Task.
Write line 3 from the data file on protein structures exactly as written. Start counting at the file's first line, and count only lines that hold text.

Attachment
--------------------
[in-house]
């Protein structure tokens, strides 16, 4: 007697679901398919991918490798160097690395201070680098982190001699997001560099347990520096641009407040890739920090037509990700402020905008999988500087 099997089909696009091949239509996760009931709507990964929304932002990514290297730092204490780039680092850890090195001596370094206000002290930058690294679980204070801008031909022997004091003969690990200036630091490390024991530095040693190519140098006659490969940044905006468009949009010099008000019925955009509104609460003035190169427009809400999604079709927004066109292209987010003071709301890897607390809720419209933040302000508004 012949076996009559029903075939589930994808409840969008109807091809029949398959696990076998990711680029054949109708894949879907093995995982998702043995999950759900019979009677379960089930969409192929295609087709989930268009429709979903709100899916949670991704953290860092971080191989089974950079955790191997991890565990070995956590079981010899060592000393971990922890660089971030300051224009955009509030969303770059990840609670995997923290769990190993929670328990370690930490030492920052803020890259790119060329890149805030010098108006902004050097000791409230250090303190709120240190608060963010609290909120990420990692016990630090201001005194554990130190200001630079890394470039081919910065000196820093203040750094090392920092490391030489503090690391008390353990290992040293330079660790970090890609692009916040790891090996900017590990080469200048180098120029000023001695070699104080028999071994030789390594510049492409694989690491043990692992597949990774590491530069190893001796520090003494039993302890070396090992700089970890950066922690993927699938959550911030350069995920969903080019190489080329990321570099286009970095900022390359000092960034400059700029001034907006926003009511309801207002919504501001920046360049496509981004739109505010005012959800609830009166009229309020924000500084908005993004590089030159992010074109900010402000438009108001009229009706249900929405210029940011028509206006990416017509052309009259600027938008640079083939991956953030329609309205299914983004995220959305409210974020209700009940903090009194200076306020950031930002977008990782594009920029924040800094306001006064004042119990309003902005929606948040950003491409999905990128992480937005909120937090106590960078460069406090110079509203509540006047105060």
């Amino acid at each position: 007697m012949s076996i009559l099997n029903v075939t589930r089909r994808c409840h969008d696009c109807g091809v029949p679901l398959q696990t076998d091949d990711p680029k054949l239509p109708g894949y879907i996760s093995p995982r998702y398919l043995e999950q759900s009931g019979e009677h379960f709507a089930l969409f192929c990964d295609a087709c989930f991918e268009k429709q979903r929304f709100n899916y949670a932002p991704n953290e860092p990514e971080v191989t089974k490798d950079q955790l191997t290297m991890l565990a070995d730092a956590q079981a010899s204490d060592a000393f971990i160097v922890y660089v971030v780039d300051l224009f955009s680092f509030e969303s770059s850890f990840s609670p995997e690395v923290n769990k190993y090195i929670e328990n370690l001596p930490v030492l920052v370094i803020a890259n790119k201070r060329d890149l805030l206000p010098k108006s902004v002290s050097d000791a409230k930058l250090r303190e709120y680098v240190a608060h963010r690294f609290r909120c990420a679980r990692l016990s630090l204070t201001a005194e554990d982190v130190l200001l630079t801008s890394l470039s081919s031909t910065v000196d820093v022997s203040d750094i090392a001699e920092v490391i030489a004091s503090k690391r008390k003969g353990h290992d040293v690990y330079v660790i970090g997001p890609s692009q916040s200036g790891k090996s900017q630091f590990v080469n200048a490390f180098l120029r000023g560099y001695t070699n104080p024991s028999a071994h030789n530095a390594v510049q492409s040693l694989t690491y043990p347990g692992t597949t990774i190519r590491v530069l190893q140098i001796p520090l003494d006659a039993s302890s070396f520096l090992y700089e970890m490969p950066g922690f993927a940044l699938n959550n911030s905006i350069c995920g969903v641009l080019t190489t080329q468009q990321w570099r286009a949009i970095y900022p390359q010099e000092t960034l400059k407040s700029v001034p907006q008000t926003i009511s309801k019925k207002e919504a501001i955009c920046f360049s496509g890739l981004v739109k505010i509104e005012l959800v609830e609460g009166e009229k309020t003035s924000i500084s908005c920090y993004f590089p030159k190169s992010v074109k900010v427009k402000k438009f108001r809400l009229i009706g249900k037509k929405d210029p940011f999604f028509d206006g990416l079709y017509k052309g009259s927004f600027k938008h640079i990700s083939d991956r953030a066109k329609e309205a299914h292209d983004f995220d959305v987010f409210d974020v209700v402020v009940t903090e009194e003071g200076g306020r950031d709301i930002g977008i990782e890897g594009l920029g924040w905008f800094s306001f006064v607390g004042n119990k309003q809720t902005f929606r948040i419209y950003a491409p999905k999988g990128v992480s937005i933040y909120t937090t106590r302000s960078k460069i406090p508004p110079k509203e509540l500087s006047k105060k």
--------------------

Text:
């Amino acid at each position: 007697m012949s076996i009559l099997n029903v075939t589930r089909r994808c409840h969008d696009c109807g091809v029949p679901l398959q696990t076998d091949d990711p680029k054949l239509p109708g894949y879907i996760s093995p995982r998702y398919l043995e999950q759900s009931g019979e009677h379960f709507a089930l969409f192929c990964d295609a087709c989930f991918e268009k429709q979903r929304f709100n899916y949670a932002p991704n953290e860092p990514e971080v191989t089974k490798d950079q955790l191997t290297m991890l565990a070995d730092a956590q079981a010899s204490d060592a000393f971990i160097v922890y660089v971030v780039d300051l224009f955009s680092f509030e969303s770059s850890f990840s609670p995997e690395v923290n769990k190993y090195i929670e328990n370690l001596p930490v030492l920052v370094i803020a890259n790119k201070r060329d890149l805030l206000p010098k108006s902004v002290s050097d000791a409230k930058l250090r303190e709120y680098v240190a608060h963010r690294f609290r909120c990420a679980r990692l016990s630090l204070t201001a005194e554990d982190v130190l200001l630079t801008s890394l470039s081919s031909t910065v000196d820093v022997s203040d750094i090392a001699e920092v490391i030489a004091s503090k690391r008390k003969g353990h290992d040293v690990y330079v660790i970090g997001p890609s692009q916040s200036g790891k090996s900017q630091f590990v080469n200048a490390f180098l120029r000023g560099y001695t070699n104080p024991s028999a071994h030789n530095a390594v510049q492409s040693l694989t690491y043990p347990g692992t597949t990774i190519r590491v530069l190893q140098i001796p520090l003494d006659a039993s302890s070396f520096l090992y700089e970890m490969p950066g922690f993927a940044l699938n959550n911030s905006i350069c995920g969903v641009l080019t190489t080329q468009q990321w570099r286009a949009i970095y900022p390359q010099e000092t960034l400059k407040s700029v001034p907006q008000t926003i009511s309801k019925k207002e919504a501001i955009c920046f360049s496509g890739l981004v739109k505010i509104e005012l959800v609830e609460g009166e009229k309020t003035s924000i500084s908005c920090y993004f590089p030159k190169s992010v074109k900010v427009k402000k438009f108001r809400l009229i009706g249900k037509k929405d210029p940011f999604f028509d206006g990416l079709y017509k052309g009259s927004f600027k938008h640079i990700s083939d991956r953030a066109k329609e309205a299914h292209d983004f995220d959305v987010f409210d974020v209700v402020v009940t903090e009194e003071g200076g306020r950031d709301i930002g977008i990782e890897g594009l920029g924040w905008f800094s306001f006064v607390g004042n119990k309003q809720t902005f929606r948040i419209y950003a491409p999905k999988g990128v992480s937005i933040y909120t937090t106590r302000s960078k460069i406090p508004p110079k509203e509540l500087s006047k105060k």